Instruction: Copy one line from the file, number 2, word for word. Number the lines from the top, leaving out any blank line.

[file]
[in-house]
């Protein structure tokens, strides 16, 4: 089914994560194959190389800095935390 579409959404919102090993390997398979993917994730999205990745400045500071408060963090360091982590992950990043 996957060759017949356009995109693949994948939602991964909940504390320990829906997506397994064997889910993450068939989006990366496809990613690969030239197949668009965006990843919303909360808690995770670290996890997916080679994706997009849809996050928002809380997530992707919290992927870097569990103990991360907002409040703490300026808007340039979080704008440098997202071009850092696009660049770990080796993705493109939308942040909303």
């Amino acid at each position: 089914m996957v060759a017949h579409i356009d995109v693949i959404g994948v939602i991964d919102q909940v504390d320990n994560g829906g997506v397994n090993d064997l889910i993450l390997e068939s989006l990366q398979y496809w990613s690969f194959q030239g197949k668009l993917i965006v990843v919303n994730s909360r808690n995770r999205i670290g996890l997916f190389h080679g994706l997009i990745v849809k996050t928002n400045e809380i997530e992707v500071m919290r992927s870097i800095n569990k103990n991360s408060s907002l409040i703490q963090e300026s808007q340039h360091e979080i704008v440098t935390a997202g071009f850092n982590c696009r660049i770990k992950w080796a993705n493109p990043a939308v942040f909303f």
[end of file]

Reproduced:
């Protein structure tokens, strides 16, 4: 089914994560194959190389800095935390 579409959404919102090993390997398979993917994730999205990745400045500071408060963090360091982590992950990043 996957060759017949356009995109693949994948939602991964909940504390320990829906997506397994064997889910993450068939989006990366496809990613690969030239197949668009965006990843919303909360808690995770670290996890997916080679994706997009849809996050928002809380997530992707919290992927870097569990103990991360907002409040703490300026808007340039979080704008440098997202071009850092696009660049770990080796993705493109939308942040909303």